The conniving duo tried to smuggle data out of the park in case Ford tried to sabotage Westworld upon dismissal, and also enlisted Lee Sizemore, Westworld's narrative director, to help them oust Ford. This was a real-world scenario that happens every day in major companies, which added to the intrigue of the already-intriguing narratives within the Westworld park. How external corporate interference would or wouldn't impact the story of the hosts added an additional layer to the drama-packed sci-fi.
8 The Bumbling Lab Coats
Felix and Sylvester were a crucial element this season as they were instrumental in Maeve's survival and escape from the park. The sympathy drawn from Felix, in particular, was very notable as he came off like a frightened animal but one that cared for both the hosts and life, in general. He was a great foil for the wily and petulant Sylvester as they formed the yin and yang on the engineering side of things. One was optimistic and cherished life, while the other was crass and just wanted to get the job done.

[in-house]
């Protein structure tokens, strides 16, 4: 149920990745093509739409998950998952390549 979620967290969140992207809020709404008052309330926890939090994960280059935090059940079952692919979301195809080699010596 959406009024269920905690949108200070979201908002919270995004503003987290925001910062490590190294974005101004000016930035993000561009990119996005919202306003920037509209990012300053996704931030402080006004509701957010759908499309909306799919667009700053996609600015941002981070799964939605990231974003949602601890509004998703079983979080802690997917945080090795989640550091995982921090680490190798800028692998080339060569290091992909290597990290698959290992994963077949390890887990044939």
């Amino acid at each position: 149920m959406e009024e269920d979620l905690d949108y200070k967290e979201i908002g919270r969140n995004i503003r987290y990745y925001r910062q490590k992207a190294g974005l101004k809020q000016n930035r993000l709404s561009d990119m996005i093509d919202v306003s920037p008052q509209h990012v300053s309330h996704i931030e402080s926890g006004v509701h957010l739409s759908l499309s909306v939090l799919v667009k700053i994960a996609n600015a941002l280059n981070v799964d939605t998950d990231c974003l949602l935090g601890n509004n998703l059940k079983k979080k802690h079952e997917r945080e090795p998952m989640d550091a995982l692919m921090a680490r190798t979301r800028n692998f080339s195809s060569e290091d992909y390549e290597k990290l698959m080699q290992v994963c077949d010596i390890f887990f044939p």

Many fans were questioning why they didn't shut her down when she began to show the earliest signs of consciousness (which, based on what they know about how hosts worked, would have seemed like a fundamental anomaly worthy of decommissioning said host), but another theory popped up that maybe they were also hosts and pawns of Ford. Either way, whether you view them as incompetent, goofy, or scared, their chemistry with each other and with Maeve was priceless.
7 Logan The Devil